Tuesday, January 31, 2012

Explaining What Nurses Do

Just the other day, my wife and I went for a walk with some new friends. As we were saying goodbye, one of our friends innocently asked, "So, how many hours do you work at the hospital?" While his question was well-meaning, it once again belied the fact that so many people make wild assumptions about nurses and nursing, and most everyone has little idea what nurses actually do. I've expounded on this topic before here on Digital Doorway, so why not expound some more?




The media has consistently portrayed nurses in relation to hospitals, and this probably has to do with the fact that most people naturally think of a hospital when they picture a nurse in their mind. Having said that, I also assume that many individuals have encountered nurses in schools, home care, nursing homes, workplaces, the military, factories, doctors' offices, legal and medical practices, and a host of other environments. So why do people insist on pigeonholing us into one nice little (hospital-based) box?

At times I find it exasperating, and at other times I simply laugh and truthfully say, "I've never worked in a hospital since I graduated from nursing school!" When I've made this statement in the past, I've often been met with an incredulous glance followed by a look of confusion and questions such as, "So, what do you do, then?" If my earnest interlocutor seems authentically interested, I might choose to wax poetic about my previous work in hospice, home care, public health, nursing education, community health nursing and case management, or I might take a stab at describing my role as a nurse blogger, professional nurse writer, and nurse coach. My conversational companion's confusion can sometimes lessen at this point, but it can also deepen instead.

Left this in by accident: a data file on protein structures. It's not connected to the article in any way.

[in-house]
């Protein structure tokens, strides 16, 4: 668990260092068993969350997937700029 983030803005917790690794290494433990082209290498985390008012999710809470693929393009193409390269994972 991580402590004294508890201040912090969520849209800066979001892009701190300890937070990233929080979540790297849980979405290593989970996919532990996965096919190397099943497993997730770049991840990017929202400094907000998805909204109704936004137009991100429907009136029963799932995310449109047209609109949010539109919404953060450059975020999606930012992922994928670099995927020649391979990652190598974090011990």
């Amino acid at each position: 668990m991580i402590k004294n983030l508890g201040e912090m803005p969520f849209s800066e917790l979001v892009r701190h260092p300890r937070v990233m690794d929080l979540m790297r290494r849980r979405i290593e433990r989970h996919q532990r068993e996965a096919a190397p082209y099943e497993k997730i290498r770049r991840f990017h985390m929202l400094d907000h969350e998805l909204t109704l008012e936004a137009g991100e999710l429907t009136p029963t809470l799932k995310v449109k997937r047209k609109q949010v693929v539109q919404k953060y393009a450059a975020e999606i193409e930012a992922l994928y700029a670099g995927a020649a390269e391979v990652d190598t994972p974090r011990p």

I love educating people about what nurses do, especially when they sincerely want to know. If an individual is mired in the belief that nurses work in hospitals and doctors' offices and can't seem to stomach the notion of a nurse being an entrepreneur or innovator, I don't necessarily pursue the conversation further.

As nursing matures into the 21st century, nurse entrepreneurship will only continue to grow, and the public will eventually need to understand that nurses can work in a wide variety of environments, many of which are a far cry from the hospital floor. Hospital-based nurses are certainly the largest segment of the American nursing population---and possibly the nursing population worldwide---but nurses are branching out and expanding what it means to be a nurse, and the hospital is just one of many places where nurses can be found.

I don't think my new friend really understands what I do yet, but since he asked just as I was getting out of his car, I couldn't really explain without asking him to roll down his window, turn off the engine, and hear about the many things that I do under the mantle of "nurse".  He may or may not ask again, but that's fine with me. I know in my heart that my nursing is just as valid as the nursing done on a hospital floor. It's different, and my entrepreneurial endeavors are still seen as outside the box by many, but I'm thrilled with my multifaceted nursing identity, and I'm happy to share my vision of nursing in the 21st century with anyone willing to listen.



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